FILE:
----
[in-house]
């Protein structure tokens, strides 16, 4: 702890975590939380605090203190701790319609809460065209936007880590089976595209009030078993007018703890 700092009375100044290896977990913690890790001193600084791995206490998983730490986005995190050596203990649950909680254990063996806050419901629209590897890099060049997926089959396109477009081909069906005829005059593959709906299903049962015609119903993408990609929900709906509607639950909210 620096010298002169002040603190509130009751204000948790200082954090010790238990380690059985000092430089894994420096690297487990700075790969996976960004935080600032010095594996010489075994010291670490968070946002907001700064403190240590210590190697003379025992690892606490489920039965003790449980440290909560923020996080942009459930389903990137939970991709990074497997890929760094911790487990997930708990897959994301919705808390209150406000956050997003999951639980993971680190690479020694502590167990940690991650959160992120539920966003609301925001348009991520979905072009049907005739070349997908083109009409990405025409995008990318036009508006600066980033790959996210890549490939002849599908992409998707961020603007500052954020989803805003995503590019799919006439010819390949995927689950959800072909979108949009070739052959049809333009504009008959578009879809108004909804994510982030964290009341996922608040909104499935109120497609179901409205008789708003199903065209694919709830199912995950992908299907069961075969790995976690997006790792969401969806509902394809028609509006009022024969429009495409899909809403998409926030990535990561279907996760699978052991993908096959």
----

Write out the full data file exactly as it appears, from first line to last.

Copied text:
[in-house]
């Protein structure tokens, strides 16, 4: 702890975590939380605090203190701790319609809460065209936007880590089976595209009030078993007018703890 700092009375100044290896977990913690890790001193600084791995206490998983730490986005995190050596203990649950909680254990063996806050419901629209590897890099060049997926089959396109477009081909069906005829005059593959709906299903049962015609119903993408990609929900709906509607639950909210 620096010298002169002040603190509130009751204000948790200082954090010790238990380690059985000092430089894994420096690297487990700075790969996976960004935080600032010095594996010489075994010291670490968070946002907001700064403190240590210590190697003379025992690892606490489920039965003790449980440290909560923020996080942009459930389903990137939970991709990074497997890929760094911790487990997930708990897959994301919705808390209150406000956050997003999951639980993971680190690479020694502590167990940690991650959160992120539920966003609301925001348009991520979905072009049907005739070349997908083109009409990405025409995008990318036009508006600066980033790959996210890549490939002849599908992409998707961020603007500052954020989803805003995503590019799919006439010819390949995927689950959800072909979108949009070739052959049809333009504009008959578009879809108004909804994510982030964290009341996922608040909104499935109120497609179901409205008789708003199903065209694919709830199912995950992908299907069961075969790995976690997006790792969401969806509902394809028609509006009022024969429009495409899909809403998409926030990535990561279907996760699978052991993908096959």